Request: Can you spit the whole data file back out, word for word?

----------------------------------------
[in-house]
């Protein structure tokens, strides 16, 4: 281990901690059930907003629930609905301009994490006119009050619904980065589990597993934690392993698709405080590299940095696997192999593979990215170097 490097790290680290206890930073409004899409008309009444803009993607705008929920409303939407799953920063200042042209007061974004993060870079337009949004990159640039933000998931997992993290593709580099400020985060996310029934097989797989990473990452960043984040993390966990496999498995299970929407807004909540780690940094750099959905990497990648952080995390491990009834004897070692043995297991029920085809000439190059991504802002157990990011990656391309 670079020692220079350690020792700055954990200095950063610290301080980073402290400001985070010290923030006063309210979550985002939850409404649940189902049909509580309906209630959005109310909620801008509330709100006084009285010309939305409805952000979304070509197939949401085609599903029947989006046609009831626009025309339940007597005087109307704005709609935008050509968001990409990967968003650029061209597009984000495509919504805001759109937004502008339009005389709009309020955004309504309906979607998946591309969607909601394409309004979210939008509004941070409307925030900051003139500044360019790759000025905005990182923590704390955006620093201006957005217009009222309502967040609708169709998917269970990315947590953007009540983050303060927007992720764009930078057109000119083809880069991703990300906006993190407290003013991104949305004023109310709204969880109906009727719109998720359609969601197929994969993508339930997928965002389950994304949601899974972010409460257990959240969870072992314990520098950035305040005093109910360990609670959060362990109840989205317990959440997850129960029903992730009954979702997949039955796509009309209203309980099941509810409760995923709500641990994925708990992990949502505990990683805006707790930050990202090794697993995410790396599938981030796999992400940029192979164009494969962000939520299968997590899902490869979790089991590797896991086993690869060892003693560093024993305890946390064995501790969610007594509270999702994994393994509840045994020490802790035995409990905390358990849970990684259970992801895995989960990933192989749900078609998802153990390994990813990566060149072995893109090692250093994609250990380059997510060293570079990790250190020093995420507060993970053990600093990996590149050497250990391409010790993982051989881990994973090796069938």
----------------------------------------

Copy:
[in-house]
């Protein structure tokens, strides 16, 4: 281990901690059930907003629930609905301009994490006119009050619904980065589990597993934690392993698709405080590299940095696997192999593979990215170097 490097790290680290206890930073409004899409008309009444803009993607705008929920409303939407799953920063200042042209007061974004993060870079337009949004990159640039933000998931997992993290593709580099400020985060996310029934097989797989990473990452960043984040993390966990496999498995299970929407807004909540780690940094750099959905990497990648952080995390491990009834004897070692043995297991029920085809000439190059991504802002157990990011990656391309 670079020692220079350690020792700055954990200095950063610290301080980073402290400001985070010290923030006063309210979550985002939850409404649940189902049909509580309906209630959005109310909620801008509330709100006084009285010309939305409805952000979304070509197939949401085609599903029947989006046609009831626009025309339940007597005087109307704005709609935008050509968001990409990967968003650029061209597009984000495509919504805001759109937004502008339009005389709009309020955004309504309906979607998946591309969607909601394409309004979210939008509004941070409307925030900051003139500044360019790759000025905005990182923590704390955006620093201006957005217009009222309502967040609708169709998917269970990315947590953007009540983050303060927007992720764009930078057109000119083809880069991703990300906006993190407290003013991104949305004023109310709204969880109906009727719109998720359609969601197929994969993508339930997928965002389950994304949601899974972010409460257990959240969870072992314990520098950035305040005093109910360990609670959060362990109840989205317990959440997850129960029903992730009954979702997949039955796509009309209203309980099941509810409760995923709500641990994925708990992990949502505990990683805006707790930050990202090794697993995410790396599938981030796999992400940029192979164009494969962000939520299968997590899902490869979790089991590797896991086993690869060892003693560093024993305890946390064995501790969610007594509270999702994994393994509840045994020490802790035995409990905390358990849970990684259970992801895995989960990933192989749900078609998802153990390994990813990566060149072995893109090692250093994609250990380059997510060293570079990790250190020093995420507060993970053990600093990996590149050497250990391409010790993982051989881990994973090796069938």